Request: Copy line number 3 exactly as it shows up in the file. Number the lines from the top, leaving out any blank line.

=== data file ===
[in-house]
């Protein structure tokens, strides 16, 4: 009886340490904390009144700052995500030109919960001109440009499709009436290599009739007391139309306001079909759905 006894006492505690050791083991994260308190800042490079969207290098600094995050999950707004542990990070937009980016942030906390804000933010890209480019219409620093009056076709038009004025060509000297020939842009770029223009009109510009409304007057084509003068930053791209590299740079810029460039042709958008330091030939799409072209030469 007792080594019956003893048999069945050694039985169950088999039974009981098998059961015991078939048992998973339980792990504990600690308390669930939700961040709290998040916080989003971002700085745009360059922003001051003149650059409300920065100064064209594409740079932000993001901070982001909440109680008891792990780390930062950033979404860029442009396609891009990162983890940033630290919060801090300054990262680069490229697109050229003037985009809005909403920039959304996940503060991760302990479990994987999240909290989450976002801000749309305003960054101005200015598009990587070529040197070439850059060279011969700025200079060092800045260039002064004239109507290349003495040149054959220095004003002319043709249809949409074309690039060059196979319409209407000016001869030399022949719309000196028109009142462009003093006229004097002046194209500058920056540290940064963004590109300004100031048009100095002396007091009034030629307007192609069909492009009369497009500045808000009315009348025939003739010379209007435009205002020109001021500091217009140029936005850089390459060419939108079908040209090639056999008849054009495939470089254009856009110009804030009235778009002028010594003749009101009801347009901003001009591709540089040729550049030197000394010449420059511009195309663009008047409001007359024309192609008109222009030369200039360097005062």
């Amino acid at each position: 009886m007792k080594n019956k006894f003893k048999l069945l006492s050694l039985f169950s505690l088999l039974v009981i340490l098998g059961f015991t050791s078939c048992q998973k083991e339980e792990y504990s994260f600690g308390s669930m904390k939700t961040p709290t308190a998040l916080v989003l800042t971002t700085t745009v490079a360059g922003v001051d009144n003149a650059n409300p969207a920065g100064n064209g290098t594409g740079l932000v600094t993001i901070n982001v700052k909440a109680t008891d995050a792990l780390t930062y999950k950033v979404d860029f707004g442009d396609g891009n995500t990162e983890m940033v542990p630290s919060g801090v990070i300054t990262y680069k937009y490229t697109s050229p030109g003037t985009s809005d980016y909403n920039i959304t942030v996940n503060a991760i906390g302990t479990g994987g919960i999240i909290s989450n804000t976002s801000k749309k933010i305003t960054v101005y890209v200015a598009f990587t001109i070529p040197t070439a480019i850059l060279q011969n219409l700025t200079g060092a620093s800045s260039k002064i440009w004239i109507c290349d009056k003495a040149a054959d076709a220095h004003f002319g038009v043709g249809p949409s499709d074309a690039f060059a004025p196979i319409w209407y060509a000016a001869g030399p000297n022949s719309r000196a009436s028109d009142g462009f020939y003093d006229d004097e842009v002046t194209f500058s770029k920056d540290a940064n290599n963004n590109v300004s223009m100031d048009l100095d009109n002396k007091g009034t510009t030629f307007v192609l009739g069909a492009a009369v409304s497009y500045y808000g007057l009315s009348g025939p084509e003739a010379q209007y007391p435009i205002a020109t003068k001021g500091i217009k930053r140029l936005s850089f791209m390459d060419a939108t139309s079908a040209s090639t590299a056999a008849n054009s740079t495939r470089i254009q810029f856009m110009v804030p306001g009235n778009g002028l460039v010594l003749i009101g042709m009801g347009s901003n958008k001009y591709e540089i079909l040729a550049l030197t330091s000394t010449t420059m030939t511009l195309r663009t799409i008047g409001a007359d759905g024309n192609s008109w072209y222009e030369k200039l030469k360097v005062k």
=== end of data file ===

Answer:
């Amino acid at each position: 009886m007792k080594n019956k006894f003893k048999l069945l006492s050694l039985f169950s505690l088999l039974v009981i340490l098998g059961f015991t050791s078939c048992q998973k083991e339980e792990y504990s994260f600690g308390s669930m904390k939700t961040p709290t308190a998040l916080v989003l800042t971002t700085t745009v490079a360059g922003v001051d009144n003149a650059n409300p969207a920065g100064n064209g290098t594409g740079l932000v600094t993001i901070n982001v700052k909440a109680t008891d995050a792990l780390t930062y999950k950033v979404d860029f707004g442009d396609g891009n995500t990162e983890m940033v542990p630290s919060g801090v990070i300054t990262y680069k937009y490229t697109s050229p030109g003037t985009s809005d980016y909403n920039i959304t942030v996940n503060a991760i906390g302990t479990g994987g919960i999240i909290s989450n804000t976002s801000k749309k933010i305003t960054v101005y890209v200015a598009f990587t001109i070529p040197t070439a480019i850059l060279q011969n219409l700025t200079g060092a620093s800045s260039k002064i440009w004239i109507c290349d009056k003495a040149a054959d076709a220095h004003f002319g038009v043709g249809p949409s499709d074309a690039f060059a004025p196979i319409w209407y060509a000016a001869g030399p000297n022949s719309r000196a009436s028109d009142g462009f020939y003093d006229d004097e842009v002046t194209f500058s770029k920056d540290a940064n290599n963004n590109v300004s223009m100031d048009l100095d009109n002396k007091g009034t510009t030629f307007v192609l009739g069909a492009a009369v409304s497009y500045y808000g007057l009315s009348g025939p084509e003739a010379q209007y007391p435009i205002a020109t003068k001021g500091i217009k930053r140029l936005s850089f791209m390459d060419a939108t139309s079908a040209s090639t590299a056999a008849n054009s740079t495939r470089i254009q810029f856009m110009v804030p306001g009235n778009g002028l460039v010594l003749i009101g042709m009801g347009s901003n958008k001009y591709e540089i079909l040729a550049l030197t330091s000394t010449t420059m030939t511009l195309r663009t799409i008047g409001a007359d759905g024309n192609s008109w072209y222009e030369k200039l030469k360097v005062k």